Products can be refurbished and resold for value or managed at the end of their useful life for commodity recovery. Commodities such as gold, silver, copper, plastic and others are recovered, while byproducts such as mercury, lead, barium and cadmium—the inherently hazardous byproducts of electronics—are carefully managed.

Cathode Ray Tube (CRT) Glass Management

CRT glass, used in “tube” televisions and monitors, was once recycled into new CRTs. Although new flat screen technology has eliminated the demand for the recycled CRT glass, older equipment containing CRTs still comprises a large percentage of electronics recovered by WM transfer, landfill and MRF operations. Because of rising costs, negative economic incentives and shifts in CRT glass markets, some CRT processors and recyclers have chosen to store the glass indefinitely, rather than send it for recycling or disposal, which increases the risk of mismanagement and/or abandonment of CRTs. WM has implemented robust management practices to track the end disposition of CRT glass, vetting all CRT processors and recyclers and tracking CRT volumes to end disposition. Some of the newer applications for recovery are non-leaded panel glass for base material and asphalt paving and funnel glass used in a glaze for tile manufacturing.

Appliance Recycling

WM manages national retail and regional residential programs for the recycling of white goods. This includes refrigerators, freezers, stoves, washers, dryers, microwave ovens, ranges, water coolers, air conditioner units and other residential appliances.

WM-approved vendors use special equipment to evacuate or remove freon from refrigerators, freezers and other appliances. Oils from compressors are also evacuated and recycled. If appliances contain capacitors and/or mercury-containing devices, they are removed and recycled through approved and authorized vendors. Ferrous and non-ferrous metals are recovered and generally processed with automotive and industrial metals and delivered to end-markets for conversion into new products.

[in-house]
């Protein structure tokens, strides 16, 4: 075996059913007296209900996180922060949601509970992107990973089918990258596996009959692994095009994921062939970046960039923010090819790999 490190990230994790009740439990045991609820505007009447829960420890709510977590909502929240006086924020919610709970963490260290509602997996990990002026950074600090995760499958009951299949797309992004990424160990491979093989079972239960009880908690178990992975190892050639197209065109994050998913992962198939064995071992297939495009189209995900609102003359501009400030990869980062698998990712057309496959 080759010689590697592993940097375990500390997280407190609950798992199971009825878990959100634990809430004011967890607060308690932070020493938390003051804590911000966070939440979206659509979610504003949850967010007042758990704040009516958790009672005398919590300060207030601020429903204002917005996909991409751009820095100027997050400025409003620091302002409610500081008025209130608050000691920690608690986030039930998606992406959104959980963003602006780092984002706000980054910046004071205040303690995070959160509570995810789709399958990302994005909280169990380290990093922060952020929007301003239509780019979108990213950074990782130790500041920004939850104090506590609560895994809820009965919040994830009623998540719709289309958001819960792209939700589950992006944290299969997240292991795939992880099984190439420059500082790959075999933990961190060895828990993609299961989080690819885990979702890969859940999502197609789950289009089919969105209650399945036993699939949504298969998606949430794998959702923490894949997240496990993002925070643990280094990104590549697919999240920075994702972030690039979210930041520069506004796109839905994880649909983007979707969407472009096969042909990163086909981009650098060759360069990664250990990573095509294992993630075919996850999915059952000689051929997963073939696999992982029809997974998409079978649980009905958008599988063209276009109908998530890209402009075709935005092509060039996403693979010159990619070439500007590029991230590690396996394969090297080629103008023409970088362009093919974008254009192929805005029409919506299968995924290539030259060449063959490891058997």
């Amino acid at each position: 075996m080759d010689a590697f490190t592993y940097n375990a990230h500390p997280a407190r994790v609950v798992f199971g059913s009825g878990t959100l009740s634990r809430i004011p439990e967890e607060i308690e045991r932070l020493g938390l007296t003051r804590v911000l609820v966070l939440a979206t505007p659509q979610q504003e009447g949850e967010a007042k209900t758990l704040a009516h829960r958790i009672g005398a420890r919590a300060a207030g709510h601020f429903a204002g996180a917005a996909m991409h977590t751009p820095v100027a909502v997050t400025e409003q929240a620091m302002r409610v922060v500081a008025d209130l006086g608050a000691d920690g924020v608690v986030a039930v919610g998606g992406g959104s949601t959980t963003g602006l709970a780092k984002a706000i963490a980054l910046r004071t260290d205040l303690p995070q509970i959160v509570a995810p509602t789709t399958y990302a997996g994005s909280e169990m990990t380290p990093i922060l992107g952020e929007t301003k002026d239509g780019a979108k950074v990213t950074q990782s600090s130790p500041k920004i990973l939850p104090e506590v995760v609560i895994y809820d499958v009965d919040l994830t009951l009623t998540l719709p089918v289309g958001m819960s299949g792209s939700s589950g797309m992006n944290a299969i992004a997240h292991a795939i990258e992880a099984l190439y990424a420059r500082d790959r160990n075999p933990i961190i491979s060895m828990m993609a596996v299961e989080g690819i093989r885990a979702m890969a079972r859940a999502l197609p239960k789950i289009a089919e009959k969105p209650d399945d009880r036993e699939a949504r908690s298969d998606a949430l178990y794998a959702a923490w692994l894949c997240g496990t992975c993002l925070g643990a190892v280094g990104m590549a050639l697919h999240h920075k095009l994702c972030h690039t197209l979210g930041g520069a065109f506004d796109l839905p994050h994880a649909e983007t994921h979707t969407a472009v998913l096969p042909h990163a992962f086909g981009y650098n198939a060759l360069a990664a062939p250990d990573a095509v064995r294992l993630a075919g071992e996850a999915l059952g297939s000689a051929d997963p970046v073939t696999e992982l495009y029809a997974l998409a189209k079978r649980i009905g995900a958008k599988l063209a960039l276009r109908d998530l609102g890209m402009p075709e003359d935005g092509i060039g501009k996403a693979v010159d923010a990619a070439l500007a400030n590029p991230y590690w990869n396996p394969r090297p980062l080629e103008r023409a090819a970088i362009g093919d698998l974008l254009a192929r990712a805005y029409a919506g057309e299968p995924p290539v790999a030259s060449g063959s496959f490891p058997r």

Healthcare Industry Waste

The healthcare industry generates difficult-to-treat wastes, including infectious, pathological, trace chemotherapy and wasted pharmaceuticals. WM works through special services divisions to support the healthcare industry with custom solutions. The Healthcare Division of WM Sustainability Services (WMSS) provides consulting and management for all wastes generated by large healthcare systems. WMSS works with customers to reduce infectious medical waste and to provide facility-specific advice on means to increase recycling and ensure protective disposal of these waste streams.

WM works with our customers to identify ways to increase diversion of waste and ensure proper source segregation, resulting in waste being processed correctly. WM has staff dedicated to responding to service requests and completing audits of waste containers to identify waste segregation improvements. WM also helps train hospital staff on waste and disposal segregation and at some customer locations, provides sharps collection services.